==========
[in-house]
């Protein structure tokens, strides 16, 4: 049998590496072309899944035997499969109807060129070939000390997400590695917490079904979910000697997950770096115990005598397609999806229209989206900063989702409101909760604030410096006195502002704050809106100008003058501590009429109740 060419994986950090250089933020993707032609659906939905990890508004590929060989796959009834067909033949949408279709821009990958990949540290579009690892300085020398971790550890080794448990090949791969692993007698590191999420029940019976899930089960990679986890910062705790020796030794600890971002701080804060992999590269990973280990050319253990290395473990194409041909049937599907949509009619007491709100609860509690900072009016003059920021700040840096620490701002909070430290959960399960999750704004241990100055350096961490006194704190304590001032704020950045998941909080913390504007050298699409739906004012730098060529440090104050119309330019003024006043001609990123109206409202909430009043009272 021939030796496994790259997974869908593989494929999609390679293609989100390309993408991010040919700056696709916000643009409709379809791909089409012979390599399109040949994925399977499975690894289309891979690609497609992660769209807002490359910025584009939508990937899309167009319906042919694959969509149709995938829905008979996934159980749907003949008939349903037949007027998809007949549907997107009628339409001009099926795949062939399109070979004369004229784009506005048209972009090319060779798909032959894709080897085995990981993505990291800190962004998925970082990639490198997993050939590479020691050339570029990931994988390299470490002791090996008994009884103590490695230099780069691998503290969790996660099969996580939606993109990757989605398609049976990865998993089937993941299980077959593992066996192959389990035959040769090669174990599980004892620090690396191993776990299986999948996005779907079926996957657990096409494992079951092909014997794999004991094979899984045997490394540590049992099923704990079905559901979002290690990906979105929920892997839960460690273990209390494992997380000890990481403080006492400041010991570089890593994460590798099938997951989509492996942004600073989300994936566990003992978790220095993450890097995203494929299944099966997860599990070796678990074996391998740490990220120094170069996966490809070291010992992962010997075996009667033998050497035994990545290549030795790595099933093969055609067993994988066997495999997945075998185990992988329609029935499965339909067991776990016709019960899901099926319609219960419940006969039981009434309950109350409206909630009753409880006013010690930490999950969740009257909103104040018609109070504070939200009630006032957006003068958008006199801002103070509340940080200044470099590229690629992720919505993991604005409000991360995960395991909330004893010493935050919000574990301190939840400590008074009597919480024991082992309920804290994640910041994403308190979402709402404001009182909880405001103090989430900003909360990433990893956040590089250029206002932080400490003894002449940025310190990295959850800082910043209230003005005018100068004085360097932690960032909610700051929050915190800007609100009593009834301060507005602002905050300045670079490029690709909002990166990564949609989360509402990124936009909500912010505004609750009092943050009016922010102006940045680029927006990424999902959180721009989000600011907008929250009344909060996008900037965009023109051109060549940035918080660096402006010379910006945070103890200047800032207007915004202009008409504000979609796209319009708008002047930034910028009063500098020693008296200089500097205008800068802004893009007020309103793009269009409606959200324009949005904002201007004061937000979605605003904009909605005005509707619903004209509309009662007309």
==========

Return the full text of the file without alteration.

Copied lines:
[in-house]
């Protein structure tokens, strides 16, 4: 049998590496072309899944035997499969109807060129070939000390997400590695917490079904979910000697997950770096115990005598397609999806229209989206900063989702409101909760604030410096006195502002704050809106100008003058501590009429109740 060419994986950090250089933020993707032609659906939905990890508004590929060989796959009834067909033949949408279709821009990958990949540290579009690892300085020398971790550890080794448990090949791969692993007698590191999420029940019976899930089960990679986890910062705790020796030794600890971002701080804060992999590269990973280990050319253990290395473990194409041909049937599907949509009619007491709100609860509690900072009016003059920021700040840096620490701002909070430290959960399960999750704004241990100055350096961490006194704190304590001032704020950045998941909080913390504007050298699409739906004012730098060529440090104050119309330019003024006043001609990123109206409202909430009043009272 021939030796496994790259997974869908593989494929999609390679293609989100390309993408991010040919700056696709916000643009409709379809791909089409012979390599399109040949994925399977499975690894289309891979690609497609992660769209807002490359910025584009939508990937899309167009319906042919694959969509149709995938829905008979996934159980749907003949008939349903037949007027998809007949549907997107009628339409001009099926795949062939399109070979004369004229784009506005048209972009090319060779798909032959894709080897085995990981993505990291800190962004998925970082990639490198997993050939590479020691050339570029990931994988390299470490002791090996008994009884103590490695230099780069691998503290969790996660099969996580939606993109990757989605398609049976990865998993089937993941299980077959593992066996192959389990035959040769090669174990599980004892620090690396191993776990299986999948996005779907079926996957657990096409494992079951092909014997794999004991094979899984045997490394540590049992099923704990079905559901979002290690990906979105929920892997839960460690273990209390494992997380000890990481403080006492400041010991570089890593994460590798099938997951989509492996942004600073989300994936566990003992978790220095993450890097995203494929299944099966997860599990070796678990074996391998740490990220120094170069996966490809070291010992992962010997075996009667033998050497035994990545290549030795790595099933093969055609067993994988066997495999997945075998185990992988329609029935499965339909067991776990016709019960899901099926319609219960419940006969039981009434309950109350409206909630009753409880006013010690930490999950969740009257909103104040018609109070504070939200009630006032957006003068958008006199801002103070509340940080200044470099590229690629992720919505993991604005409000991360995960395991909330004893010493935050919000574990301190939840400590008074009597919480024991082992309920804290994640910041994403308190979402709402404001009182909880405001103090989430900003909360990433990893956040590089250029206002932080400490003894002449940025310190990295959850800082910043209230003005005018100068004085360097932690960032909610700051929050915190800007609100009593009834301060507005602002905050300045670079490029690709909002990166990564949609989360509402990124936009909500912010505004609750009092943050009016922010102006940045680029927006990424999902959180721009989000600011907008929250009344909060996008900037965009023109051109060549940035918080660096402006010379910006945070103890200047800032207007915004202009008409504000979609796209319009708008002047930034910028009063500098020693008296200089500097205008800068802004893009007020309103793009269009409606959200324009949005904002201007004061937000979605605003904009909605005005509707619903004209509309009662007309």